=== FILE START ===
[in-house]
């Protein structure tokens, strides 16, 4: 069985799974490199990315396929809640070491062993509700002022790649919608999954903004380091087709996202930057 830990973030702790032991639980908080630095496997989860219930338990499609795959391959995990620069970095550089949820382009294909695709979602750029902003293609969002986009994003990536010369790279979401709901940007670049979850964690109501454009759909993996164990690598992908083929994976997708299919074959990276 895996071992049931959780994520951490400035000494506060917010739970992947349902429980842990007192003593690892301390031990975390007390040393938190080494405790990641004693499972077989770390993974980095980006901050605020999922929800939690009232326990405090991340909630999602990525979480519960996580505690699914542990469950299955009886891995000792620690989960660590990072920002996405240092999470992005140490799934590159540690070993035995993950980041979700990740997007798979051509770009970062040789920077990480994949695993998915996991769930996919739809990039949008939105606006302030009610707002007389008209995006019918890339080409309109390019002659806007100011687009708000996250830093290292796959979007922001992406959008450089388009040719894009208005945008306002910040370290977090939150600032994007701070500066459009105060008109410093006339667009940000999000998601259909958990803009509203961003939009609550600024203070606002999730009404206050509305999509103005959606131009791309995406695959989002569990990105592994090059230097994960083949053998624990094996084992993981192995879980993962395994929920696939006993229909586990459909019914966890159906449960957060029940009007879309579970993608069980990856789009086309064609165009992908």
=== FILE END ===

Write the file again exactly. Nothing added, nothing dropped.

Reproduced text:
[in-house]
């Protein structure tokens, strides 16, 4: 069985799974490199990315396929809640070491062993509700002022790649919608999954903004380091087709996202930057 830990973030702790032991639980908080630095496997989860219930338990499609795959391959995990620069970095550089949820382009294909695709979602750029902003293609969002986009994003990536010369790279979401709901940007670049979850964690109501454009759909993996164990690598992908083929994976997708299919074959990276 895996071992049931959780994520951490400035000494506060917010739970992947349902429980842990007192003593690892301390031990975390007390040393938190080494405790990641004693499972077989770390993974980095980006901050605020999922929800939690009232326990405090991340909630999602990525979480519960996580505690699914542990469950299955009886891995000792620690989960660590990072920002996405240092999470992005140490799934590159540690070993035995993950980041979700990740997007798979051509770009970062040789920077990480994949695993998915996991769930996919739809990039949008939105606006302030009610707002007389008209995006019918890339080409309109390019002659806007100011687009708000996250830093290292796959979007922001992406959008450089388009040719894009208005945008306002910040370290977090939150600032994007701070500066459009105060008109410093006339667009940000999000998601259909958990803009509203961003939009609550600024203070606002999730009404206050509305999509103005959606131009791309995406695959989002569990990105592994090059230097994960083949053998624990094996084992993981192995879980993962395994929920696939006993229909586990459909019914966890159906449960957060029940009007879309579970993608069980990856789009086309064609165009992908």